(photo from Soapbox Cincinnati article here)Last night, Erica Eden and Nathaniel Giraitis, from Smart design's Femme Den, gave a talk at the Cincinnati Contemporary Arts Center as part of the 'Where Do We Go From Here?' speaker series. I'd been looking forward to the talk for awhile- these are top notch designers coming to our city and giving a presentation for free. What's not to like?
The presentation was great- both visually and verbally. They opened with the quote, 'design is about people, not things.' That quote originated from Tom Dair, co-founder of Smart, but was recently repeated by First Lady Michelle Obama. From what I can tell, it's at the heart of everything Smart Design, and the Femme Den, does.
Next, we got a little background on the Femme Den- how it came to be, and why it's important. Eden and Giraitis shared a number of examples of 'designed for women' products that have missed the mark by focusing on what makes men and women different, not what makes them similar. One of my favorite examples is the Dodge La Femme from 1955 (see below.) It's a smashing vehicle that's pink on the outside and pink on the inside, and comes with an umbrella, jacket, rain boots, and hand bag to match. It's a real-life Barbie-mobile. This car is a powerful example for more than one reason- it was designed based on assumptions and stereotypes about women, and it flopped, but it also shows that gender was recognized as an important design factor more than 50 years ago.
What makes gender, and even more specifically women, such an important design factor is the fact that they do 80% of purchasing. At the same time, women only make up 10-20% of product designers. Tapping into the female market is a huge profit-making opportunity for consumer product companies, and that, seemingly, is where the Femme Den comes in.
As an aside, in the Q&A after the talk, someone asked if Eden thought that more women were becoming industrial designers. Her answer was pretty interesting to me- she said that in school, about half of the class were females. It's the same way today. Somewhere along the line, though, the girls leave the industry. No one knows, exactly, where they are going or what's making them leave. I have a strong theory that it has something to do with design education being more antiquated than the industry...
Anyway, back to the talk- next up were case studies from the Femme Den. These were enlightening because it was a chance to get a little bit of back-story on some relatively well-known projects. It was at about this time that Eden and Giraitis started to emphasize empathy. Throughout the rest of the talk, they stressed the need to design for people who aren't you, and to empathize with people you might not understand. This practically gave me butterflies- it's entirely what I believe in, and the reason, to me, why design is such an interesting and compelling field.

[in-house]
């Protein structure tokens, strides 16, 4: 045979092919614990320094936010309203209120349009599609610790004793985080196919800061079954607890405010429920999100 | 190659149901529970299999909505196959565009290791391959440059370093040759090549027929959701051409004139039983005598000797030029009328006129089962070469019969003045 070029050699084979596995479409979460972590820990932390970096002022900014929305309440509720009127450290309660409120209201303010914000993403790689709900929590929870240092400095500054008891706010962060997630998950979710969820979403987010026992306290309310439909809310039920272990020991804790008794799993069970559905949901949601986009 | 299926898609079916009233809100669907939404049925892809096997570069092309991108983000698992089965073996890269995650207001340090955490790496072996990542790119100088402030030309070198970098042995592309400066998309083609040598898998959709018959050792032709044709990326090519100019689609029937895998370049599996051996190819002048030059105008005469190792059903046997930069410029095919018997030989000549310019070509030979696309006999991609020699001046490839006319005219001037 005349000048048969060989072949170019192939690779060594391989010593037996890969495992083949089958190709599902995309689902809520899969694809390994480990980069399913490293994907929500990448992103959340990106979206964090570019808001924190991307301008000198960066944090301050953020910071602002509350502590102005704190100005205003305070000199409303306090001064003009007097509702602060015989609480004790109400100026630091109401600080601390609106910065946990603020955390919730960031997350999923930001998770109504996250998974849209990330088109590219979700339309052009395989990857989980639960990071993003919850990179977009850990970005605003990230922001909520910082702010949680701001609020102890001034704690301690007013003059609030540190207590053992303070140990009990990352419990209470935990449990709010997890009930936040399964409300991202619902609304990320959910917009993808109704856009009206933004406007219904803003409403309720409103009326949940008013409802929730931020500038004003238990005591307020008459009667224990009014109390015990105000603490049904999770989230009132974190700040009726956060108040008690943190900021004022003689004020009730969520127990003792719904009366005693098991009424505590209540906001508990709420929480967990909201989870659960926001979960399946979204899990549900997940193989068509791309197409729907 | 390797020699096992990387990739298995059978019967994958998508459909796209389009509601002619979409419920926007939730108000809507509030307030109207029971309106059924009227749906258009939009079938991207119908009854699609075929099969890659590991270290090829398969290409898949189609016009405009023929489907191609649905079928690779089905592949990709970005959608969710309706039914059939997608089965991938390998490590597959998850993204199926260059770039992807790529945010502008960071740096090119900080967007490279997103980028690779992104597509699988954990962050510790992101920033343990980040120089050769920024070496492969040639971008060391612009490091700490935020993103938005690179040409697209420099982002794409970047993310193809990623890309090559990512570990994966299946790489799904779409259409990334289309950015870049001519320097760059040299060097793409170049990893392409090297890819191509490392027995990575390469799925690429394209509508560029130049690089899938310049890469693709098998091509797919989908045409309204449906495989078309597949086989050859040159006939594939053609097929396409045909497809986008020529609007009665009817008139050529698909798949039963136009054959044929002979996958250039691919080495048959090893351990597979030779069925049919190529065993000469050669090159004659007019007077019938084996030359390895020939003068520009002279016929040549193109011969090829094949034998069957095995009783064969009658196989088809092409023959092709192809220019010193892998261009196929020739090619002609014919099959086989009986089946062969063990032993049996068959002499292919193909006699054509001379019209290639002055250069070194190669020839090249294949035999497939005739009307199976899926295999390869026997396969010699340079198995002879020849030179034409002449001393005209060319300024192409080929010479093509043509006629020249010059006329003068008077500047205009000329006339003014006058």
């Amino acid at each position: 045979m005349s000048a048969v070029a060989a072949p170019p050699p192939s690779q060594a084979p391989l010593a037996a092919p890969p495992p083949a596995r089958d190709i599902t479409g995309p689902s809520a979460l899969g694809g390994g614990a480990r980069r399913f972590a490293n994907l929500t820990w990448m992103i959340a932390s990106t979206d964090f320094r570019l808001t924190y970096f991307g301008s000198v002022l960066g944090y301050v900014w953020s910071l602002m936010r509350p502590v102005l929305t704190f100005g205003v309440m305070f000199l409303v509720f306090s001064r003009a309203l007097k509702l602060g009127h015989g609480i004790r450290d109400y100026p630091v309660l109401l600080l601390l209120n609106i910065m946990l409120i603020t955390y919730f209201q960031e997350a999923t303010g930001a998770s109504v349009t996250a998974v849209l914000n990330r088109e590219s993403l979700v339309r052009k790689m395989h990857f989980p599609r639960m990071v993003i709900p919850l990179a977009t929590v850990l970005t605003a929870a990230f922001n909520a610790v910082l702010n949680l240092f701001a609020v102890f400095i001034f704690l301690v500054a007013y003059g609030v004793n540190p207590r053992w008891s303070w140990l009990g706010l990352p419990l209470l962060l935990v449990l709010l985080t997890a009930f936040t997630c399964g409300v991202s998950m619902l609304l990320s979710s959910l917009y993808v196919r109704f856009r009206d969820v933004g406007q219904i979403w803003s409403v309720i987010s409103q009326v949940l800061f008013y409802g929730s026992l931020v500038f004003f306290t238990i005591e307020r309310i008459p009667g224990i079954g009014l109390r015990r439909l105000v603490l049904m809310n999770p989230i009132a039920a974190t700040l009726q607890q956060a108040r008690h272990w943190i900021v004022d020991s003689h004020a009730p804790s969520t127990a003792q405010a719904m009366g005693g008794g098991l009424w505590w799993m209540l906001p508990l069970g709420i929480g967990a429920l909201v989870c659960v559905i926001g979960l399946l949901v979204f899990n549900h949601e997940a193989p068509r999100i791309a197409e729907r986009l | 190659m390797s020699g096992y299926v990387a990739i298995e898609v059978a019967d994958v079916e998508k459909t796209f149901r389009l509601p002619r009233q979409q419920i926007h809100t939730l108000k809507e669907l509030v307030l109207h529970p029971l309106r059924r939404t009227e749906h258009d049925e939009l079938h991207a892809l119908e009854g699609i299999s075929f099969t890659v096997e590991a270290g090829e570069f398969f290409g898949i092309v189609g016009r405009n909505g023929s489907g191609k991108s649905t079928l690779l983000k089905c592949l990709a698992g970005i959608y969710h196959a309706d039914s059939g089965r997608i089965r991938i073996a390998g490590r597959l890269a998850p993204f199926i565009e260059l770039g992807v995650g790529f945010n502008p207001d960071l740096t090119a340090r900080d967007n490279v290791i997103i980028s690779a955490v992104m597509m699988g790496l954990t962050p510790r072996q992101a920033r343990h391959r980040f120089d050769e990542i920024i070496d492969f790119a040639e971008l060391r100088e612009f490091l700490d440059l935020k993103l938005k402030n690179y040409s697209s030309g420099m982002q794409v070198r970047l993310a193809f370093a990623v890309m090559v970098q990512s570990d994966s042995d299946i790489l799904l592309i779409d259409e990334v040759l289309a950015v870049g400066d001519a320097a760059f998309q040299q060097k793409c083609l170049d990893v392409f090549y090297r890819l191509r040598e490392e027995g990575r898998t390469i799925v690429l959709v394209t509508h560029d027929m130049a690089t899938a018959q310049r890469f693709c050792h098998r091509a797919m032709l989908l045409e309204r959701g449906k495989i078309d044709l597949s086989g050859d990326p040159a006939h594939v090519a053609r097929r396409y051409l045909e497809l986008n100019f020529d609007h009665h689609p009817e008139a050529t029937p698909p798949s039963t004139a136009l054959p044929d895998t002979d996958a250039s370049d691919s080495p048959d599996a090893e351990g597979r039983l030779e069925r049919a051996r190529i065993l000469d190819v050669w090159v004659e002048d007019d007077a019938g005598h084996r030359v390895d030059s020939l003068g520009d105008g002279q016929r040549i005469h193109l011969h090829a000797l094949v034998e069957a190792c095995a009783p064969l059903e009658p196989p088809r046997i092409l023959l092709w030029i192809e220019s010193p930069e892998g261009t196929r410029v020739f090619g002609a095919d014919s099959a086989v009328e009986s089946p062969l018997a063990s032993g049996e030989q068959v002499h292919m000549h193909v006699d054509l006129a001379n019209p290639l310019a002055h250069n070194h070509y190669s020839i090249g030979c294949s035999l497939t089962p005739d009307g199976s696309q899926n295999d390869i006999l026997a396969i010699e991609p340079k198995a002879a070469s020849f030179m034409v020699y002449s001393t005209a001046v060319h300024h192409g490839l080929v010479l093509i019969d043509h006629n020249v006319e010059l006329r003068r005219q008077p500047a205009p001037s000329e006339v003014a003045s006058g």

My favorite case study was the Cardinal Health Endura Performance Apparel Scrubs. After spending some time talking with doctors and nurses who spend their days wearing scrubs, the designers at Smart found that women had tons of complaints. The deep V-neck of the shirt made them feel exposed, the rise of the pants caused chafing, and the length of the pants often resulted in dirt being drug into environments that were meant to be sterile. Smart responded with scrubs that addressed the needs and concerns of the women, and they turned out to be great for men too. That's powerful stuff.
After presenting a couple products that were developed with women specifically in mind, Eden and Giraitis transitioned into talking about different groups of people who are under-served, and the advantages of empathizing with the user. They presented yet another really compelling example: the LG Qiblah. When LG, a Korean company, wanted to get into the Middle Eastern market, they decided to start with a cell phone. As crazy as that sounds (it's hard to stand out in such a saturated segment), they struck gold by tapping into the religious culture of the region. Muslims face Mecca to pray five times a day. LG designed a phone with a compass that points to Mecca and a prayer alarm. The phone became a best seller and opened the door for LG to enter the Middle East.
As you can tell by the length of this post, the talk got me all excited about design and empathy and making the world a better place. One of the most exciting parts of the talk, as a whole, was the fact that the designers showed that empathy is a profitable part of the design process. Connecting with the user can and does result in better sales, and the Femme Den is establishing quite the track record to prove it.
In school, the projects I enjoyed most were the ones where I got to climb into someone else's shoes for a little bit. When I designed a hiking light for the Grand Canyon, I went there and did the hike, and my 'ah-ha' moment actually came at the bottom of the canyon. When I designed a port-o-potty, I toured the warehouse where they're cleaned and stored, went to an international trade show, and talked to tons of people about doing their business in a little teal box. That immersion, and the resulting empathy, is what has kept me interested in product design. It's inspiring to know that Smart- one of the leading design firms in the country- is putting a priority on it.